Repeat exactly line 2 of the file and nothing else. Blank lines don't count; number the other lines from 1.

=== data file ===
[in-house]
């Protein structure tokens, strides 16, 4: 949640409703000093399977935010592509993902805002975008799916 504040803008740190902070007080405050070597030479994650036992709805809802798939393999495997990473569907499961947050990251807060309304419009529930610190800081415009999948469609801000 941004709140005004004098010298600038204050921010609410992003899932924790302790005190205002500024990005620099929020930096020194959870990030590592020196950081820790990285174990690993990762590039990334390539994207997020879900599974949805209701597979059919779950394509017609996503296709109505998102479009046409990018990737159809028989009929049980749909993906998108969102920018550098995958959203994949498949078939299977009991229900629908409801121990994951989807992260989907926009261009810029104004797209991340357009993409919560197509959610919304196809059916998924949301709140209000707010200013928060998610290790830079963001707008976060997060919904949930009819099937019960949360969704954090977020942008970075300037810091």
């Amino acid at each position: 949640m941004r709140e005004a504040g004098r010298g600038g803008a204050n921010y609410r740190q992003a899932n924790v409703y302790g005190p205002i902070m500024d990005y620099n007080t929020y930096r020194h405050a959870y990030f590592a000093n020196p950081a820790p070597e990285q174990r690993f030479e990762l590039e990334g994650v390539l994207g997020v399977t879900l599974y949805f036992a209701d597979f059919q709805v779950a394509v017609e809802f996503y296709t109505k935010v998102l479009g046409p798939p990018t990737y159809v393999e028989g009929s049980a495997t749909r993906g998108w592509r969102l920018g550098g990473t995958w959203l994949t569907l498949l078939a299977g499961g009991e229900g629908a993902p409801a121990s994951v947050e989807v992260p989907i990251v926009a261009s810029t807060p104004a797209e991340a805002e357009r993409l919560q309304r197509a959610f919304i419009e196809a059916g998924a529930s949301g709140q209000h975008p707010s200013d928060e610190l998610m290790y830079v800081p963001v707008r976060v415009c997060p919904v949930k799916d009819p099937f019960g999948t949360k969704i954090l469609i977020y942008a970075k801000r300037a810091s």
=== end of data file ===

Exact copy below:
């Protein structure tokens, strides 16, 4: 949640409703000093399977935010592509993902805002975008799916 504040803008740190902070007080405050070597030479994650036992709805809802798939393999495997990473569907499961947050990251807060309304419009529930610190800081415009999948469609801000 941004709140005004004098010298600038204050921010609410992003899932924790302790005190205002500024990005620099929020930096020194959870990030590592020196950081820790990285174990690993990762590039990334390539994207997020879900599974949805209701597979059919779950394509017609996503296709109505998102479009046409990018990737159809028989009929049980749909993906998108969102920018550098995958959203994949498949078939299977009991229900629908409801121990994951989807992260989907926009261009810029104004797209991340357009993409919560197509959610919304196809059916998924949301709140209000707010200013928060998610290790830079963001707008976060997060919904949930009819099937019960949360969704954090977020942008970075300037810091």